Scientists discover huge reservoir of magma under Pacific and Cocos plates

March 28, 2013CENTRAL AMERICASince the plate tectonics revolution of the 1960s, scientists have known that new seafloor is created throughout the major ocean basins at linear chains of volcanoes known as mid-ocean ridges. But where exactly does the erupted magma come from? Researchers at Scripps Institution of Oceanography at UC San Diego now have a better idea after capturing a unique image of a site deep in the Earth where magma is generated. Using electromagnetic technology developed and advanced at Scripps, the researchers mapped a large area beneath the seafloor off Central America at the northern East Pacific Rise, a seafloor volcano located on a section of the global mid-ocean ridges that together form the largest and most active chain of volcanoes in the solar system. By comparison, the researchers say the cross-section area of the melting region they mapped would rival the size of San Diego County. Details of the image and the methods used to capture it are published in the March 28 issue of the journal Nature. “Our data show that mantle upwelling beneath the mid-ocean ridge creates a deeper and broader melting region than previously thought,” said Kerry Key, lead author of the study and an associate research geophysicist at Scripps. “This was the largest project of its kind, enabling us to image the mantle with a level of detail not possible with previous studies.” The northern East Pacific Rise is an area where two of the planet’s tectonic plates are spreading apart from each another. Mantle rising between the plates melts to generate the magma that forms fresh seafloor when it erupts or freezes in the crust. –Science Daily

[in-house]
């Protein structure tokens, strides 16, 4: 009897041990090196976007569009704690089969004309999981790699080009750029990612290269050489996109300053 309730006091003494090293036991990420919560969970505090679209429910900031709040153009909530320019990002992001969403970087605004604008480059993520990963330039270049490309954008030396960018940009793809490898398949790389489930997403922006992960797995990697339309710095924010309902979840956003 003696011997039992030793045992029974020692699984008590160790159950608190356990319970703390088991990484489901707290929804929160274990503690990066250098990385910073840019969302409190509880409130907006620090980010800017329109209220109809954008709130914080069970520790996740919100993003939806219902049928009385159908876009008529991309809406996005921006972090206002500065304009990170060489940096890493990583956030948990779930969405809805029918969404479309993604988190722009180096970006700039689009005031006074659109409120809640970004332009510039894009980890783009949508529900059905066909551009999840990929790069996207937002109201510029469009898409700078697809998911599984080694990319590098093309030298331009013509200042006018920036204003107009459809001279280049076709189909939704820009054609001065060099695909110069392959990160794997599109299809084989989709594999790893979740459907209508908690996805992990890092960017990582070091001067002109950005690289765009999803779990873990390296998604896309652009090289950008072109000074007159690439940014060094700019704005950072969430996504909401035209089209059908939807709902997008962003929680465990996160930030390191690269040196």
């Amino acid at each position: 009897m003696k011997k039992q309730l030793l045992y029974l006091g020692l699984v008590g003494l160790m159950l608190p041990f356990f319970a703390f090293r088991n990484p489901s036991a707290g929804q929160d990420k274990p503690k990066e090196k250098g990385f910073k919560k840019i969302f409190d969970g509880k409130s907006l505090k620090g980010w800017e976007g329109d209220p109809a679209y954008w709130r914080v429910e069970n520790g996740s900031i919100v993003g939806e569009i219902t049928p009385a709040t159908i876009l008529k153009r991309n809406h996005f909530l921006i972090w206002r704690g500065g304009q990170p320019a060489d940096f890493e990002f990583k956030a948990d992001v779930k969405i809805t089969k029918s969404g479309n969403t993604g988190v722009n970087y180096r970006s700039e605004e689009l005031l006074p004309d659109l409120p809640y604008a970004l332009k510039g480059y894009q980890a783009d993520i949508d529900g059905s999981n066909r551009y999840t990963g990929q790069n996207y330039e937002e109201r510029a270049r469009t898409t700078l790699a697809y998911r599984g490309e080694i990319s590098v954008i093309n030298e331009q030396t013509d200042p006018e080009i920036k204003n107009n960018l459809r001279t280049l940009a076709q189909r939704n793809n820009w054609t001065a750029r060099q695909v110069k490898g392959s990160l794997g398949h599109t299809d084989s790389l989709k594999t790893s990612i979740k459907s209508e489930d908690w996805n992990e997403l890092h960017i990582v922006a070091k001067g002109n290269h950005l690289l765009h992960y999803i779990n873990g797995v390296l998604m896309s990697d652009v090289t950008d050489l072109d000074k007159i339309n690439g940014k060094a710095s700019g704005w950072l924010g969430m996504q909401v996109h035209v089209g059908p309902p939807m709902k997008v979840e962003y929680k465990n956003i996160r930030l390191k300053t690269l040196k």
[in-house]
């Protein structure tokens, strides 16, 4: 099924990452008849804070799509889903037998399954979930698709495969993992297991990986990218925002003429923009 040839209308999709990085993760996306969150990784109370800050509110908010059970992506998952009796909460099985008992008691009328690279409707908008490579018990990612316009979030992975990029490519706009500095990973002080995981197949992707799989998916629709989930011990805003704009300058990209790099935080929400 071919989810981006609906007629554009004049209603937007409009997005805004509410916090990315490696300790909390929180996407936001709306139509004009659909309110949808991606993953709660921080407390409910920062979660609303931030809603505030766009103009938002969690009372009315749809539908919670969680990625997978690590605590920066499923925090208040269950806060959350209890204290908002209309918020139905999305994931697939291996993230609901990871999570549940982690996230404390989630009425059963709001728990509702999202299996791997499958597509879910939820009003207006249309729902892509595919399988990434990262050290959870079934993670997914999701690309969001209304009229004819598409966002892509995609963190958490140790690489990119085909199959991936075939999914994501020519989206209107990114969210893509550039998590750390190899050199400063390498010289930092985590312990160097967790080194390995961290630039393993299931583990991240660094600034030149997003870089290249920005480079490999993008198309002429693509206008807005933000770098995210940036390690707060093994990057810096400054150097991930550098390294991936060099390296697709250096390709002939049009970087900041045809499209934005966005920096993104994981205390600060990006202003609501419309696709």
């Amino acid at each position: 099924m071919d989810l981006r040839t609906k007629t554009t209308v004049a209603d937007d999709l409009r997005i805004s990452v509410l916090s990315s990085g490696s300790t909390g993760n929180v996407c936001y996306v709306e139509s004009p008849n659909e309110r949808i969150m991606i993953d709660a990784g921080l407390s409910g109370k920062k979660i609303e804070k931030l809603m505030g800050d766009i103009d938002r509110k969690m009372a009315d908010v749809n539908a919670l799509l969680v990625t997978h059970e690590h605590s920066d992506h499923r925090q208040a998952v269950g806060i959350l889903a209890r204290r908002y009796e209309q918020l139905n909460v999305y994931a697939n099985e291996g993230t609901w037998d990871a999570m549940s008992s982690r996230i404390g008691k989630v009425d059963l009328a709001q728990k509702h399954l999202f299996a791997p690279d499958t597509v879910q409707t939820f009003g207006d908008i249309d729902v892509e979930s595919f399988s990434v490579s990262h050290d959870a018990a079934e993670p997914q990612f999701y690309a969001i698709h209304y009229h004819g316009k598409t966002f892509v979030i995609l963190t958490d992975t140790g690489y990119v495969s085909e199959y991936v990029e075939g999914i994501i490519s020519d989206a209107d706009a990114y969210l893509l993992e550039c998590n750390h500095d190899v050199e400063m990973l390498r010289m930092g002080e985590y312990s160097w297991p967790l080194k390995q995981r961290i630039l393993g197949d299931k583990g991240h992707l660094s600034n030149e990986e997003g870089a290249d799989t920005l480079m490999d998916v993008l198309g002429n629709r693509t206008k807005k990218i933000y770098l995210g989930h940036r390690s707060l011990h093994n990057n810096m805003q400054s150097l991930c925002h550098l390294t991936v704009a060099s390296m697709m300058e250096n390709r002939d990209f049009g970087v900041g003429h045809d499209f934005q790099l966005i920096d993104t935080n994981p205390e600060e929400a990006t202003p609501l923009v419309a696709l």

This entry was posted in Earth Changes, Earth Watch, Earthquake Omens?, High-risk potential hazard zone, Lithosphere collapse & fisssure, Magma Plume activity, Potential Earthchange hotspot, Seismic tremors, Submarine volcanic eruption, Tectonic plate movement, Time - Event Acceleration, Volcano Watch. Bookmark the permalink.

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